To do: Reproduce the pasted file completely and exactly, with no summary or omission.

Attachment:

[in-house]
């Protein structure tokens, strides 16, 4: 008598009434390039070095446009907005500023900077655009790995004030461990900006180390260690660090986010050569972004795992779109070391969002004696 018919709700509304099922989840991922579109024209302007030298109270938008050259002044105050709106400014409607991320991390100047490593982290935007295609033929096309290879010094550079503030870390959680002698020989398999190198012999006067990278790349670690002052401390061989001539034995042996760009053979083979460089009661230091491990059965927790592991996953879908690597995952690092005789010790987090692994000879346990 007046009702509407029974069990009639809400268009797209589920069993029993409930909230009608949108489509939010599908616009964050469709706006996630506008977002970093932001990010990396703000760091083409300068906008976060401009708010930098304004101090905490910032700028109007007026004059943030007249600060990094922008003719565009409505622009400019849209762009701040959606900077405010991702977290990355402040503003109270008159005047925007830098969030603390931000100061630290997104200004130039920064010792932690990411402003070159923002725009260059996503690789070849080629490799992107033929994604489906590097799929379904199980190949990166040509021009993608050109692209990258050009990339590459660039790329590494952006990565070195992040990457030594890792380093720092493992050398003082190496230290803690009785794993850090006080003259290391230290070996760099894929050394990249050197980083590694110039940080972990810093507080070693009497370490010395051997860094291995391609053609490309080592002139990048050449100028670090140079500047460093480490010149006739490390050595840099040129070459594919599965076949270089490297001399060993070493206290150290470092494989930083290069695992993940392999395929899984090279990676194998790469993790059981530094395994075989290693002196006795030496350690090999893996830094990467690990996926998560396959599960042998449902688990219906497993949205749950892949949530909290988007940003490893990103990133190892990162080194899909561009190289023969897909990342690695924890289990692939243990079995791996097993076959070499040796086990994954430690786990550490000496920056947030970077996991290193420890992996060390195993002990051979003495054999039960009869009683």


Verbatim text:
[in-house]
């Protein structure tokens, strides 16, 4: 008598009434390039070095446009907005500023900077655009790995004030461990900006180390260690660090986010050569972004795992779109070391969002004696 018919709700509304099922989840991922579109024209302007030298109270938008050259002044105050709106400014409607991320991390100047490593982290935007295609033929096309290879010094550079503030870390959680002698020989398999190198012999006067990278790349670690002052401390061989001539034995042996760009053979083979460089009661230091491990059965927790592991996953879908690597995952690092005789010790987090692994000879346990 007046009702509407029974069990009639809400268009797209589920069993029993409930909230009608949108489509939010599908616009964050469709706006996630506008977002970093932001990010990396703000760091083409300068906008976060401009708010930098304004101090905490910032700028109007007026004059943030007249600060990094922008003719565009409505622009400019849209762009701040959606900077405010991702977290990355402040503003109270008159005047925007830098969030603390931000100061630290997104200004130039920064010792932690990411402003070159923002725009260059996503690789070849080629490799992107033929994604489906590097799929379904199980190949990166040509021009993608050109692209990258050009990339590459660039790329590494952006990565070195992040990457030594890792380093720092493992050398003082190496230290803690009785794993850090006080003259290391230290070996760099894929050394990249050197980083590694110039940080972990810093507080070693009497370490010395051997860094291995391609053609490309080592002139990048050449100028670090140079500047460093480490010149006739490390050595840099040129070459594919599965076949270089490297001399060993070493206290150290470092494989930083290069695992993940392999395929899984090279990676194998790469993790059981530094395994075989290693002196006795030496350690090999893996830094990467690990996926998560396959599960042998449902688990219906497993949205749950892949949530909290988007940003490893990103990133190892990162080194899909561009190289023969897909990342690695924890289990692939243990079995791996097993076959070499040796086990994954430690786990550490000496920056947030970077996991290193420890992996060390195993002990051979003495054999039960009869009683």